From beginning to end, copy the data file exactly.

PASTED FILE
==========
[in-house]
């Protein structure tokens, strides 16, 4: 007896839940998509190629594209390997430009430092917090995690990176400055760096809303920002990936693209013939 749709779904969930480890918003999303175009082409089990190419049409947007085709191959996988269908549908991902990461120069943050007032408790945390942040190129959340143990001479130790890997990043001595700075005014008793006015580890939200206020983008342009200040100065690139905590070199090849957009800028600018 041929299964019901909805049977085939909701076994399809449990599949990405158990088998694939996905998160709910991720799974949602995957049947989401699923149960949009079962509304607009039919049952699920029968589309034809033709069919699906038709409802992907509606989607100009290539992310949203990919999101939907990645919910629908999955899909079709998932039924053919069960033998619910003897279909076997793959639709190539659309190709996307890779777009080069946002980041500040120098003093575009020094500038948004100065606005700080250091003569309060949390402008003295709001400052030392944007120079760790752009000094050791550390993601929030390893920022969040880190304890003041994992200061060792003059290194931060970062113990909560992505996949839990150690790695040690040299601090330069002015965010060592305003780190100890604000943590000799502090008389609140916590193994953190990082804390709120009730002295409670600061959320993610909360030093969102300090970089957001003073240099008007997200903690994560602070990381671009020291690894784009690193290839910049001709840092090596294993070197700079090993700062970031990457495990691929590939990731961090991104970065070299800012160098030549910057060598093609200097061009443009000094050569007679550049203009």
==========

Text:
[in-house]
């Protein structure tokens, strides 16, 4: 007896839940998509190629594209390997430009430092917090995690990176400055760096809303920002990936693209013939 749709779904969930480890918003999303175009082409089990190419049409947007085709191959996988269908549908991902990461120069943050007032408790945390942040190129959340143990001479130790890997990043001595700075005014008793006015580890939200206020983008342009200040100065690139905590070199090849957009800028600018 041929299964019901909805049977085939909701076994399809449990599949990405158990088998694939996905998160709910991720799974949602995957049947989401699923149960949009079962509304607009039919049952699920029968589309034809033709069919699906038709409802992907509606989607100009290539992310949203990919999101939907990645919910629908999955899909079709998932039924053919069960033998619910003897279909076997793959639709190539659309190709996307890779777009080069946002980041500040120098003093575009020094500038948004100065606005700080250091003569309060949390402008003295709001400052030392944007120079760790752009000094050791550390993601929030390893920022969040880190304890003041994992200061060792003059290194931060970062113990909560992505996949839990150690790695040690040299601090330069002015965010060592305003780190100890604000943590000799502090008389609140916590193994953190990082804390709120009730002295409670600061959320993610909360030093969102300090970089957001003073240099008007997200903690994560602070990381671009020291690894784009690193290839910049001709840092090596294993070197700079090993700062970031990457495990691929590939990731961090991104970065070299800012160098030549910057060598093609200097061009443009000094050569007679550049203009």